The first four years of the Bush administration, the so-called cowboy years, were characterised by assertive leadership, a no-nonsense national security policy and gratuitous rudeness to many of America's allies. Recently, Washington has made a 180-degree turn: the cowboy is gone, the rudeness is gone and with them, it appears, has gone a sound security policy.
The centrepiece of American foreign policy now consists of multilateralism for multilateralism's sake, a triumph of process over progress. From North Korea to Iran, challenges that once had America reaching for its holster are now viewed as opportunities to have another meeting.
North Korea's recent launch of seven missiles and threats to test a long-range missile that can reach the US were a test of Washington's new approach. Japan, well within range of the missiles, chose to offer a resolution in the United Nations Security Council calling for mandatory sanctions on North Korea. State department diplomats, on the other hand, demanded a return to the six-party talks and talked down punitive measures.
Was the state department's diplomacy a success? Hardly. North Korea still refuses to come to the table, China has yet to use its considerable leverage to force Pyongyang to do so and Japan's UN resolution was watered down to little more than a loud complaint.
Oddly satisfied with the six-party talks as a model, the Bush administration has chosen to pursue a similar track with Iran. In the wake of Iran's violation of a 2004 deal with the EU-3 Britain, Germany and France to suspend uranium enrichment and its refusal to heed similar demands from the Security Council, the US opted not to force the issue of sanctions at the UN. Rather, the US and Europe offered Tehran direct US-Iran dialogue, nuclear reactors and a package of economic incentives.
Supposedly lurking behind this offer was a choice between the offer and sanctions, possibly leading to military action. But although it is true that the US has doggedly refused to rule out the military option, repeated capitulations to Tehran have effectively drained the threat of credibility. When Tehran's leaders see Condoleezza Rice, US secretary of state, telling reporters: "Negotiation is still the best path and negotiation is still open," they read the American emphasis on diplomacy as a sign of weakness, a lack of other options.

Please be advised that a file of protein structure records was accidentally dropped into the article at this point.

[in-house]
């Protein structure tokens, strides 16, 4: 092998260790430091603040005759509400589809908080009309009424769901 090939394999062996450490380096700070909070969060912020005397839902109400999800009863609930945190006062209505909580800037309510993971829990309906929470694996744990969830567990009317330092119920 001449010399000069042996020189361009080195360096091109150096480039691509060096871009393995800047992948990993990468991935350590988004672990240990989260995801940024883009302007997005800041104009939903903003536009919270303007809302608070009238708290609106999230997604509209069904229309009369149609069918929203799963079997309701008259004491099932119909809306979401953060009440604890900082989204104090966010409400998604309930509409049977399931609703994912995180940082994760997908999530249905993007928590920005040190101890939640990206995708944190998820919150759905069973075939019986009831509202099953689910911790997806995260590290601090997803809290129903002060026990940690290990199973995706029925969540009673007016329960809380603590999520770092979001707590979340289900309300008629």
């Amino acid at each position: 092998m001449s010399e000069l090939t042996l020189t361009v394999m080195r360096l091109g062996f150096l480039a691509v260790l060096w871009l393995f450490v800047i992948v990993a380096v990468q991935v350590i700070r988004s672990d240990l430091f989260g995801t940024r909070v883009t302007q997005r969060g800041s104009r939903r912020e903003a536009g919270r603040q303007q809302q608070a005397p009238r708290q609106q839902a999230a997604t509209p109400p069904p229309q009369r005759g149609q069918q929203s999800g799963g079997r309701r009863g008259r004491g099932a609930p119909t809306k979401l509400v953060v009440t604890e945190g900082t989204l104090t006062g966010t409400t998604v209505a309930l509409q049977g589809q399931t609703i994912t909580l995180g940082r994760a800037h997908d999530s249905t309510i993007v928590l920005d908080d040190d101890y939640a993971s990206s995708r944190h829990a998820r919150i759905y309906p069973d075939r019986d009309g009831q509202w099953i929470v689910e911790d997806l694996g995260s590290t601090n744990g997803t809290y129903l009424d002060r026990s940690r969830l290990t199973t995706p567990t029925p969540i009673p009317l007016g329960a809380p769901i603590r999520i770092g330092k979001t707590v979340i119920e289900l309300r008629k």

A rare exception to the talk-for-talk's-sake norm of recent years is Washington's approach to the Israeli conflict with Hizbollah. But all signs point to a weakening of resolve inside the Bush administration. Earlier this week, trial balloons began floating from Ms Rice's mission to the Middle East: perhaps talks in Rome could bring a call for a peace-making force and a ceasefire. Talks are likely to bring little more than concerted pressure on the US and Israel to back down on the ultimate disarmament of Hizbollah. A ceasefire under any circumstances other than Hizbollah's complete disarmament would be construed as another victory for the terrorist agenda.
Throughout the Middle East, American priorities have lost steam. Mr Bush's signature issue democracy promotion has been thrust aside by resurgent dictators, with few real consequences. Egypt's abrogation of municipal elections and a brutal crackdown on civil rights and press freedoms, for example, brought a threat from the US Congress to cut Egyptian aid but little more than limp language from the administration.
When America is perceived as weak, challengers will not hesitate to take up arms. Can US capitulation to Iran and to North Korea have been far from the minds of extremists in both Hamas and Hizbollah when they chose to escalate conflict in the Middle East? Will al-Qaeda be far behind?
So what accounts for the "kinder, gentler" Bush administration? The fighting in Iraq has certainly wearied both the administration and Congress; it could be that there is little stomach for further confrontation. Or, America's mid-term elections are approaching and the administration does not need a new crisis to worry the voting public. Or perhaps a new foreign policy team at the state department simply prefers a pre-September 11 2001 approach?
No one knows for sure. Without doubt, alienating allies for the sheer pleasure of it offers little reward for the US. Yet embracing allies without achieving results is hardly better. Similarly, plain speaking and diplomacy are almost always preferable to sanctions and war, but only if diplomacy yields a real outcome. The goal in the case of both North Korea and Iran is to end their nuclear weapons and missile programmes. It is not to keep the parties talking while Pyongyang and Tehran continue to develop weapons of mass destruction.
At the end of the day, Mr Bush may revert to his cowboy roots and exert American power to deny our enemies the weapons they long for. But, statecraft is not poker and pretending to have no cards to play can lead to dangerous misjudgments by friends and enemies alike.
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